“Do you know what amazes me most about these riots? They are not asking for anything. There are no demands … such as an amnesty or pardon [for the jailed leaders]. It is pure anger.” For the academic Carol Galais this was something new. Previous independentist protests had been primarily “instrumental” in nature, in the sense that they were part of a broader strategy orchestrated by the major parties and civil society organizations, aimed at achieving political advances. The unrest of the last week, however, was predominantly “expressive” — an outpouring of rage and frustration from a younger generation whose first political experience had been the failed 2017 independence push.

In class terms, those involved at the height of the riots last week reflected the transversal nature of the independence movement — a mix of middle-class students and youths from more peripheral working-class neighborhoods, including many from immigrant families. These protesters can be broken into three broad groups: first a layer of radical militants, numbering at most a few hundred, who came organized and ready for trouble; second a broader layer of youths (around 1,500) who became actively involved in the riots largely in response to the police violence; and third, the second line of the protests numbering about 10,000 who confronted the police peacefully while acting as cover for the rioters.

Many of the protestors to whom Jacobin spoke had witnessed police violence on the day of the outlawed 2017 referendum or had stories of family members who had been attacked. Others, who did not favor independence nonetheless got involved after seeing the crackdown of the initial post-verdict protests. As one nineteen-year-old protester told El Diario’s Pol Pareja “We grew up with the [official independentist] procés and October 1 [2017 referendum]. We have hung on for years — accepting the older generation’s lead. But we have seen where it got them. They are all in prison.” This was echoed in nearby graffiti which read: “You have demonstrated to us how being peaceful is good for nothing.”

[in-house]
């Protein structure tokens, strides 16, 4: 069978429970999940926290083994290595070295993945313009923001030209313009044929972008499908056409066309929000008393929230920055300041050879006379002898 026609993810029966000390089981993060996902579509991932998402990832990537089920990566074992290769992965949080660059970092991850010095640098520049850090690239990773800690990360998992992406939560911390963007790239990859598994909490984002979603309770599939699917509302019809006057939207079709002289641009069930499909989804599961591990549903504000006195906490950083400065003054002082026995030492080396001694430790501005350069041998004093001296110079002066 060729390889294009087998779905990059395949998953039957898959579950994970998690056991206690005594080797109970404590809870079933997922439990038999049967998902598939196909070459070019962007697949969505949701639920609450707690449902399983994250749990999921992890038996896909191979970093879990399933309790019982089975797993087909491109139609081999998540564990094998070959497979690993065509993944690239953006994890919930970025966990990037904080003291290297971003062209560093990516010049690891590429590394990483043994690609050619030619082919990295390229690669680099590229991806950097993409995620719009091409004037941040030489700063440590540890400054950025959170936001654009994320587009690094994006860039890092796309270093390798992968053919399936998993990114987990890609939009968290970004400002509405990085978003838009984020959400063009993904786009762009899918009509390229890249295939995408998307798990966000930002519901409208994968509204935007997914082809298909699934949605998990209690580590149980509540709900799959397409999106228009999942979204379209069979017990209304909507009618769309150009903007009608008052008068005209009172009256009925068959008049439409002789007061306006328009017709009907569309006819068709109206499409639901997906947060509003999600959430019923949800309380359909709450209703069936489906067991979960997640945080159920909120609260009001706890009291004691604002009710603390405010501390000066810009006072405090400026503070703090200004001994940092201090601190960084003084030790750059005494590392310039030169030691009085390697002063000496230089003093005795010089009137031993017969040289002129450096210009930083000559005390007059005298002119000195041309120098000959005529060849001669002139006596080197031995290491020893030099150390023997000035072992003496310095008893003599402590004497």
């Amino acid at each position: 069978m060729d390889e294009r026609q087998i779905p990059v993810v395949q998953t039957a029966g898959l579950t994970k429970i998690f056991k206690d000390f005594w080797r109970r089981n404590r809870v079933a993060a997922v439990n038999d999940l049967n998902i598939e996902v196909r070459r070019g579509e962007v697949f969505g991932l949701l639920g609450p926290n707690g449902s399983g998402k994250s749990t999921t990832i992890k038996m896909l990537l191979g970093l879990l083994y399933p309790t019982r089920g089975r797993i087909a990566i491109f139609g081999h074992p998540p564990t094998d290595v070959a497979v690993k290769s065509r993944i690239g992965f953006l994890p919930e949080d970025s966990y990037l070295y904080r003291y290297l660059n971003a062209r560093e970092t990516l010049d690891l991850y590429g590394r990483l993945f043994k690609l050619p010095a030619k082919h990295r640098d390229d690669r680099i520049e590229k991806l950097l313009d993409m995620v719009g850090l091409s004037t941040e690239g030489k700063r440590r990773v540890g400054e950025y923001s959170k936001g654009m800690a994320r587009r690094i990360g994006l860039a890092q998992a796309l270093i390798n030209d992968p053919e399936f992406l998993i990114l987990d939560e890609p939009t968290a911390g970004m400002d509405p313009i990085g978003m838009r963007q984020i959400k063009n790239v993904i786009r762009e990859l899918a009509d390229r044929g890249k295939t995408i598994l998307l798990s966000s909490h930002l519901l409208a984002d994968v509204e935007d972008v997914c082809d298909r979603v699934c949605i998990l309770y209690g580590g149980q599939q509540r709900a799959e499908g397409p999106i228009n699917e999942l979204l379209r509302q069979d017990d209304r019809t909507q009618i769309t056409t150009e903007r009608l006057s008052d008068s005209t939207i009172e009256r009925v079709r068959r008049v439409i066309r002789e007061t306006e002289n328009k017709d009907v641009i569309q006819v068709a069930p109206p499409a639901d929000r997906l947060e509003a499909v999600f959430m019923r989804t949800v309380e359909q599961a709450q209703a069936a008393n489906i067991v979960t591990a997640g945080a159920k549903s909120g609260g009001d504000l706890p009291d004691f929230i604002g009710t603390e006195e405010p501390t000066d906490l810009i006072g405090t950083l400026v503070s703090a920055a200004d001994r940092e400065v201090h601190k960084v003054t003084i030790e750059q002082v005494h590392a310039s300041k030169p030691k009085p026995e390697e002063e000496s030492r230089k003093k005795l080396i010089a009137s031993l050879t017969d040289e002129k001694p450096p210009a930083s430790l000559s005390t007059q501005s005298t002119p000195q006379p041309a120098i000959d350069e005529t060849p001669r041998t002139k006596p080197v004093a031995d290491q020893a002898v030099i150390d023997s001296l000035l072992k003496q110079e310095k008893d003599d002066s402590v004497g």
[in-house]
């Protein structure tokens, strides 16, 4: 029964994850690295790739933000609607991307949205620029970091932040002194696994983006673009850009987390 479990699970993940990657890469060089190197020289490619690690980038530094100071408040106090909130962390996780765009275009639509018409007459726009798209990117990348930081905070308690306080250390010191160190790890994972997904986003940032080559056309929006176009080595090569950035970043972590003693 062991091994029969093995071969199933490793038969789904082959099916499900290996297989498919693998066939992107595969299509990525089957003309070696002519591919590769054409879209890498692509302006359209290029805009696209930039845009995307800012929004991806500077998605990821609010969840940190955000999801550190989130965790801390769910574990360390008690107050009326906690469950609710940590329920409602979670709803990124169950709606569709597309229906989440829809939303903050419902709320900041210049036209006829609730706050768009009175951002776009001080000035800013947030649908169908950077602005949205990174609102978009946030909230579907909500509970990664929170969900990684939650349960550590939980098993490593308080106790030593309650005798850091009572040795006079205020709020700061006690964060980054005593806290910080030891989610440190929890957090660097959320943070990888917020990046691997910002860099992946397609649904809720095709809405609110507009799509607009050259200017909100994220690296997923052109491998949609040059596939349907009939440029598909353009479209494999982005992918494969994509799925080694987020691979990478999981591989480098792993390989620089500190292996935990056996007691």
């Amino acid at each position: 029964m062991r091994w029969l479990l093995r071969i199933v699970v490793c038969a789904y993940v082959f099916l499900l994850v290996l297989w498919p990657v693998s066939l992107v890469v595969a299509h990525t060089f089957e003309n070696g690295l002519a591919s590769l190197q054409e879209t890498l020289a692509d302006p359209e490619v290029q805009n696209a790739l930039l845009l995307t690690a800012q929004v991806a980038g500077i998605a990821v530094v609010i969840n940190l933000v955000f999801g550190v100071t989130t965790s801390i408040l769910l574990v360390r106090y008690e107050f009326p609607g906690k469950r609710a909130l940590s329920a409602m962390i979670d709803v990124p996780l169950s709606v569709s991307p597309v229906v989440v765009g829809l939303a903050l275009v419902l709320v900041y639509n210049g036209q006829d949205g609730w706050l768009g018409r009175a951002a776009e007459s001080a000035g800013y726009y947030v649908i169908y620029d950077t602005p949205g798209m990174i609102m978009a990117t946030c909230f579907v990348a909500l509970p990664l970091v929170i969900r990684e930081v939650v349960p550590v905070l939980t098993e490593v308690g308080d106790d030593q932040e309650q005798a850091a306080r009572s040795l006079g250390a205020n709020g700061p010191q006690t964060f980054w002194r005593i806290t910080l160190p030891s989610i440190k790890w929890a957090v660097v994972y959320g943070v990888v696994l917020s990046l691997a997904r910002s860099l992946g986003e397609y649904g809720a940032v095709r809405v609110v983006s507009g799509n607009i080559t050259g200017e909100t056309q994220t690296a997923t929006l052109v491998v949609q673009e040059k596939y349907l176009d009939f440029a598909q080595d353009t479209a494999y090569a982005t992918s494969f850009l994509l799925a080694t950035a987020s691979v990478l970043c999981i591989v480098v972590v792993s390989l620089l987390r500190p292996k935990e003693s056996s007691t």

By late last week, the protestors’ ire had also turned on the pro-independence Catalan government — in particular interior minister Miquel Buch, who is formally in charge of the Mossos, the Catalan police force. While Torra — the right-wing Catalan premier — sought to ratchet up tensions, encouraging protests and backing the airport occupation, his JuntsXCat colleague Buch and the majority of his government closed ranks to block any attempt at reining in the police response. This produced the government’s schizophrenic response to the crisis — with Torra praising activists while his ministers defended police charges against protestors as necessary to avoid fresh accusations of sedition.